Meditations: On Being Intentional

Sunday, January 24, 2016



This morning I sat down with my thoughts on my journey of being intentional and the benefits it has brought.

“Be intentional,” a way of living to which I resolved just before the summer of 2014.

Before then I was the type to go whichever way the wind blew me, not because I didn’t have intentions of my own, but because I had quickly learned that people take umbrage at assertive girls. Not wanting to offend, I would subdue my speech and behaviours even when they contradicted my inner thoughts.

Like many other human beings, I have an unyielding need for consistency between what I do and what I believe; where I was unwilling to change my behaviours and risk society’s contempt, the next option was to change my thinking. So I began a process of what psychologists would call ‘rationalisation,’ essentially making excuses to validate our dissonant behaviours. I convinced myself that my thoughts alone are what define me as a person. I came to believe that my actions had no bearing on my character because they were little more than a response to external factors – a clear refusal to take responsibility.

Readers, rationalisation is ultimately self-sabotaging; it inhibits us from growth by removing the challenges we face and by providing us with a hollow sense of security. We’re safe, we’re comfortable, and we’re living in beige. For some, beige auto-piloting can eventually become vacuous. We begin to seek more out of life; we want real understanding rather than feeble attempts at manipulating reality, we want purpose, we want to define ourselves, and we want to write our own stories. It is at this point that we must make the distinction between merely having intentions and acting with them, i.e. being intentional. Merely having intentions is inconsequential; it speaks more to the intellect than it does to character. Whilst intellect is a fine thing, the woman I am - the woman you are - is defined by the choices she makes, she cannot afford for her behaviour to be determined by whichever way the wind blows. She needs to be intentional.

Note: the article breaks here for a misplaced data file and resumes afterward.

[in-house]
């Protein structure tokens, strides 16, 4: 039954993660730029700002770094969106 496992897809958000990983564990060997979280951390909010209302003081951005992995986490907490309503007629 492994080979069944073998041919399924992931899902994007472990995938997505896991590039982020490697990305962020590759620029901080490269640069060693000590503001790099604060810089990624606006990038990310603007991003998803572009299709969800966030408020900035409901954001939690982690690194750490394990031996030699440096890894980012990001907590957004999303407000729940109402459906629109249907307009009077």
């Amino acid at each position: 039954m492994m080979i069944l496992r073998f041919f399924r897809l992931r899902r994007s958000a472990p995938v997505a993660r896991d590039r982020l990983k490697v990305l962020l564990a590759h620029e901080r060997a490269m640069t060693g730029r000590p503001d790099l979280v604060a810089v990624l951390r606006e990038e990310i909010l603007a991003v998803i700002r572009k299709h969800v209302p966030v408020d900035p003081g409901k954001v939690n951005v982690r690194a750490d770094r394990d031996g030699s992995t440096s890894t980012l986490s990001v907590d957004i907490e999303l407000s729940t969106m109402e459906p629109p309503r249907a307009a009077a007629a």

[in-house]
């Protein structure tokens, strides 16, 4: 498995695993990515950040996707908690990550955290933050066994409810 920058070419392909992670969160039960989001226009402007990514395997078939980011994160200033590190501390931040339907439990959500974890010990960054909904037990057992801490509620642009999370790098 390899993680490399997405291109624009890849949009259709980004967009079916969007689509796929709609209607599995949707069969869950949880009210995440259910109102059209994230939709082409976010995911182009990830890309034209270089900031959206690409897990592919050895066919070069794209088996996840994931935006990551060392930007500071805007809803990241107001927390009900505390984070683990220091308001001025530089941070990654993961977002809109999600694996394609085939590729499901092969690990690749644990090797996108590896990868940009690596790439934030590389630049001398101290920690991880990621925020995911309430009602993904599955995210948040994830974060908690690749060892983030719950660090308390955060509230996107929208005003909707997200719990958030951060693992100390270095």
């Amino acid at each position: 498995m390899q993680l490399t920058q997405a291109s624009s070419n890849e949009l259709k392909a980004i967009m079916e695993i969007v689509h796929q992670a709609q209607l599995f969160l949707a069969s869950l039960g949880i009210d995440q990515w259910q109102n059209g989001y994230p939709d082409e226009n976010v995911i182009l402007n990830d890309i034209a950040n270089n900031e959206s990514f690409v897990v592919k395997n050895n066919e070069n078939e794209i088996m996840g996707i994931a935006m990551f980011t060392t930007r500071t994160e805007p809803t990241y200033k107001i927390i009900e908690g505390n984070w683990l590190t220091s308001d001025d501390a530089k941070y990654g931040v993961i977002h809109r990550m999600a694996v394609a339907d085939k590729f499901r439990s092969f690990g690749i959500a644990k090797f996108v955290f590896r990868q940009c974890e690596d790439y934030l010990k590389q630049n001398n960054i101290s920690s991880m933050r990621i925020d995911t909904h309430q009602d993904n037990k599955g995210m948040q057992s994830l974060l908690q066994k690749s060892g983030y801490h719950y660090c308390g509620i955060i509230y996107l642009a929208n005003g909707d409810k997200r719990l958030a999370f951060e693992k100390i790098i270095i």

In being intentional, she engages with her life thoroughly and takes responsibility every step of the way. She meditates upon her words and behaviours before she commits to them. She thinks about their meaning and ascertains their purpose. She considers how they are executed and analyses their effects. It may seem like a lot of work but the profit of equipping herself with all of this insight is that she reaps two gifts, clarity and by extension, confidence.

With this confidence, she is well prepared to address any detractions whilst maintaining her integrity. She has direction and is not diminished by the opinions of other people. Further, she is well enough informed to discriminate between what and who is worth her energy, or is not. She knows when to let go. She has choices and she is empowered in making them.

She knows herself intimately and accepts the person she is.